Chevron Corp. (CVX), the operator of the Brazilian offshore well that triggered oil leaks, and rig owner Transocean Ltd. (RIG) will defend executives threatened with criminal indictments in the South American nation.
Chevron learned that Brazil’s federal police intend to indict employees involved in the drilling that led to the Nov. 7 leaks from seafloor fissures near the $3.6 billion Frade development, Kurt Glaubitz, a spokesman for the San Ramon, California-based company, said in a statement late yesterday. Transocean, in a separate statement late yesterday, said it will “vigorously defend the company and its collaborators.”
Chevron, the second-largest U.S. energy company by market value, has been fined 50 million reais ($26.9 million) and ordered to halt all drilling and crude production off Brazil’s coast after discovering the leaks last month. Chevron estimated the volume of the seeps at 3,000 barrels during the eight days it took for the company to locate and halt the leaks.
Chevron and other offshore oil explorers are facing increased scrutiny of their drilling practices in the wake of BP Plc’s 2010 blowout of a well in the Gulf of Mexico that killed 11 workers and led to the worst U.S. offshore crude spill.
In Brazil, the concerns have been compounded as the coastal city Rio de Janeiro prepares to host the 2014 World Cup and the Olympic Games two years later. Chevron’s Frade oil field is about 230 miles (370 kilometers) northeast of Rio in a region of the Atlantic Ocean known as the Campos Basin.
Chevron underestimated the amount of pressure at an oil deposit it was exploring, and crude leaked from the reservoir for about eight days, George Buck, president of Chevron’s Brazilian subsidiary, said on Nov. 20. Buck was among 17 Chevron and Transocean employees targeted for indictments, the Folha de S. Paulo newspaper reported yesterday. Glaubitz declined to identify the employees targeted for indictment. George wasn’t available to comment, the spokesman said.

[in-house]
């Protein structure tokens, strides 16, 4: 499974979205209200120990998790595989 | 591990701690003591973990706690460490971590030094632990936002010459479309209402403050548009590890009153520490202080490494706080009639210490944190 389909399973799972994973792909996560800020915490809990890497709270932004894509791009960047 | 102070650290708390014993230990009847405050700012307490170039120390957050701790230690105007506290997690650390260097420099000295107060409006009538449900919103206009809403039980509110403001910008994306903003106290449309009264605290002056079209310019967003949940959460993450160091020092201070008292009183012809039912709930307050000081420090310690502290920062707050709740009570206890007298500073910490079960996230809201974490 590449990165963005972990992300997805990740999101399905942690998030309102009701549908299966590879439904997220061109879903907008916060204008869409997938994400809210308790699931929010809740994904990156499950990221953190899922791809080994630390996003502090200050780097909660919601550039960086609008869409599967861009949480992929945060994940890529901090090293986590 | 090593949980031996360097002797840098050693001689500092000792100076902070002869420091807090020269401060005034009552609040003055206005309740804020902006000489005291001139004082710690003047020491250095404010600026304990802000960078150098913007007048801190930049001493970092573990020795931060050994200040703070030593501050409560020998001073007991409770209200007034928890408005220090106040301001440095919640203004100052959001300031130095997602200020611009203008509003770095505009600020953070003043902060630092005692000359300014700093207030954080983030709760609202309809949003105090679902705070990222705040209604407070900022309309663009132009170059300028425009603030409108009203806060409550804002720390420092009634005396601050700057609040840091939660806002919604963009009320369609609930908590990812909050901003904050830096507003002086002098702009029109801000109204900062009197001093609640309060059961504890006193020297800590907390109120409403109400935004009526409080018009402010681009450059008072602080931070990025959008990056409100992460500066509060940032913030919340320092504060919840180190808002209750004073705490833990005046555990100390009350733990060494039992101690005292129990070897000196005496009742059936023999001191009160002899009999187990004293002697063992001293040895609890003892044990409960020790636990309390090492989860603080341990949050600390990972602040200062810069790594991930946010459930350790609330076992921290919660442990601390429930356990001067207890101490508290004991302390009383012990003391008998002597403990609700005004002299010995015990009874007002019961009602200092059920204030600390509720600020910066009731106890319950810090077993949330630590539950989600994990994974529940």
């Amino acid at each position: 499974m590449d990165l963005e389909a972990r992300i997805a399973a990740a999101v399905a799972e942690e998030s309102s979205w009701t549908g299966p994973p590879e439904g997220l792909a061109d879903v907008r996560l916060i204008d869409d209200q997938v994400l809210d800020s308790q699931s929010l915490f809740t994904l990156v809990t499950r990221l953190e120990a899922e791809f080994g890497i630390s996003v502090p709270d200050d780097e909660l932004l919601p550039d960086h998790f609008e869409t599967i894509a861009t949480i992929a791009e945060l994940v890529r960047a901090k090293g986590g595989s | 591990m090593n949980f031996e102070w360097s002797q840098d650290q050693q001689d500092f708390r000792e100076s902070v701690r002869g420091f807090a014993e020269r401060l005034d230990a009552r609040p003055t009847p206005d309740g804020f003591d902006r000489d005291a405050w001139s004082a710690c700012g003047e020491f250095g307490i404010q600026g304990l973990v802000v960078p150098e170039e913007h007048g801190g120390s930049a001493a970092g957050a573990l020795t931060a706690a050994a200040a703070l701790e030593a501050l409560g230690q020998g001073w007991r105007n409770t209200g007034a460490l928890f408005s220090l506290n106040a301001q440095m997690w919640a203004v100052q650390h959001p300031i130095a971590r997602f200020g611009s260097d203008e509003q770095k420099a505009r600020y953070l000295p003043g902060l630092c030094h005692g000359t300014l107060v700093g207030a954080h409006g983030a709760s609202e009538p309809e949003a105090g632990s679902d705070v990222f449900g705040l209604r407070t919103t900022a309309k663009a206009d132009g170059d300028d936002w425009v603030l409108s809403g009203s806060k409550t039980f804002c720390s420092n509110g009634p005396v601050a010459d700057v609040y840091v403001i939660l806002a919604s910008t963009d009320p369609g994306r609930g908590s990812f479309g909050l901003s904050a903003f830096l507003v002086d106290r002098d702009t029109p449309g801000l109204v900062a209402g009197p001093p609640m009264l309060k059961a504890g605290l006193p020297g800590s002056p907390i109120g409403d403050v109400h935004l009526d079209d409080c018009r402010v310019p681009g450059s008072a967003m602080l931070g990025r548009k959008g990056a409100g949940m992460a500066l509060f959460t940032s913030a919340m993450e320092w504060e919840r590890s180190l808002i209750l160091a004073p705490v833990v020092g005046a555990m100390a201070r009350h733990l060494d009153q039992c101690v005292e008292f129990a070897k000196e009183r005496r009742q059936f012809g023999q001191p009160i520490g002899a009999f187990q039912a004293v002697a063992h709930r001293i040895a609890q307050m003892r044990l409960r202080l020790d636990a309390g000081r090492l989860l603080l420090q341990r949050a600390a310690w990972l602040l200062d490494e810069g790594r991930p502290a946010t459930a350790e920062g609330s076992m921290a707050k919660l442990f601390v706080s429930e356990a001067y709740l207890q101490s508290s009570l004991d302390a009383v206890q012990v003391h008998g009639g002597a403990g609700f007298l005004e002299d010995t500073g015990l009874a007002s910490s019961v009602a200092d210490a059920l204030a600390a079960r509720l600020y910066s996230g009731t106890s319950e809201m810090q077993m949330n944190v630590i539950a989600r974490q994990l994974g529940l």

Anthony Dovkants, a spokesman for Vernier, Switzerland- based Transocean, said in an e-mailed statement that the allegations were without merit.
BP has booked more than $40 billion in losses related to last year’s Gulf disaster that sank Transocean’s Deepwater Horizon rig and spilled an estimated 4.9 million barrels of crude. The London-based oil producer also faces hundreds of lawsuits by fishermen, hoteliers and property owners in coastal areas where crude washed ashore.
Other Oil Spills
ConocoPhillips, the third-largest U.S. oil company, said yesterday it’s taking responsibility for two oil spills in China’s Bohai Bay in June and is setting up compensation funds to support environmental research and affected communities.
Royal Dutch Shell Plc, Europe’s largest oil company, shut its 200,000 barrel-a-day Bonga field off Nigeria after a leak during a tanker loading caused what may be the country’s worst offshore spill in more than a decade. The Bonga deep-water discovery produces almost 10 percent of Nigeria’s crude.
Exxon Mobil Corp. (XOM) of Irving, Texas, is the biggest U.S. energy company by market value.
To contact the editor responsible for this story: Tina Davis at email@example.com